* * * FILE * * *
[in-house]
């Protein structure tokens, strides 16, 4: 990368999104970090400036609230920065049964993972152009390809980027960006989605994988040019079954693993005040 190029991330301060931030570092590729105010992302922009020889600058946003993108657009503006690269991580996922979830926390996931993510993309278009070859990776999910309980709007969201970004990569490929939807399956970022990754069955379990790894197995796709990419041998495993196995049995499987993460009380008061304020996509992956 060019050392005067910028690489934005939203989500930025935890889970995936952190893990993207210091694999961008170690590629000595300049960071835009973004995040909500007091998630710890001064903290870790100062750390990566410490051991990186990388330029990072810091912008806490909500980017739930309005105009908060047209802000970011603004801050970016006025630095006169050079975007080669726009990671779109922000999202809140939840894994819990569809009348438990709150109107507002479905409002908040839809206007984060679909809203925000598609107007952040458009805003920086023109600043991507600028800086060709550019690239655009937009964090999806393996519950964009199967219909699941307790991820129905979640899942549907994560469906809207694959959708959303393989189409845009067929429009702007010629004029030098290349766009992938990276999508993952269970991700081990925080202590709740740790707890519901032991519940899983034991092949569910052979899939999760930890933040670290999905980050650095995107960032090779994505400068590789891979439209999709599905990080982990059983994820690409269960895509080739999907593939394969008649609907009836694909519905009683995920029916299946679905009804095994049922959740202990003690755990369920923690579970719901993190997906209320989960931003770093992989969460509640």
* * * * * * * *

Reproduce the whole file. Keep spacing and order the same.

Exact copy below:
[in-house]
């Protein structure tokens, strides 16, 4: 990368999104970090400036609230920065049964993972152009390809980027960006989605994988040019079954693993005040 190029991330301060931030570092590729105010992302922009020889600058946003993108657009503006690269991580996922979830926390996931993510993309278009070859990776999910309980709007969201970004990569490929939807399956970022990754069955379990790894197995796709990419041998495993196995049995499987993460009380008061304020996509992956 060019050392005067910028690489934005939203989500930025935890889970995936952190893990993207210091694999961008170690590629000595300049960071835009973004995040909500007091998630710890001064903290870790100062750390990566410490051991990186990388330029990072810091912008806490909500980017739930309005105009908060047209802000970011603004801050970016006025630095006169050079975007080669726009990671779109922000999202809140939840894994819990569809009348438990709150109107507002479905409002908040839809206007984060679909809203925000598609107007952040458009805003920086023109600043991507600028800086060709550019690239655009937009964090999806393996519950964009199967219909699941307790991820129905979640899942549907994560469906809207694959959708959303393989189409845009067929429009702007010629004029030098290349766009992938990276999508993952269970991700081990925080202590709740740790707890519901032991519940899983034991092949569910052979899939999760930890933040670290999905980050650095995107960032090779994505400068590789891979439209999709599905990080982990059983994820690409269960895509080739999907593939394969008649609907009836694909519905009683995920029916299946679905009804095994049922959740202990003690755990369920923690579970719901993190997906209320989960931003770093992989969460509640």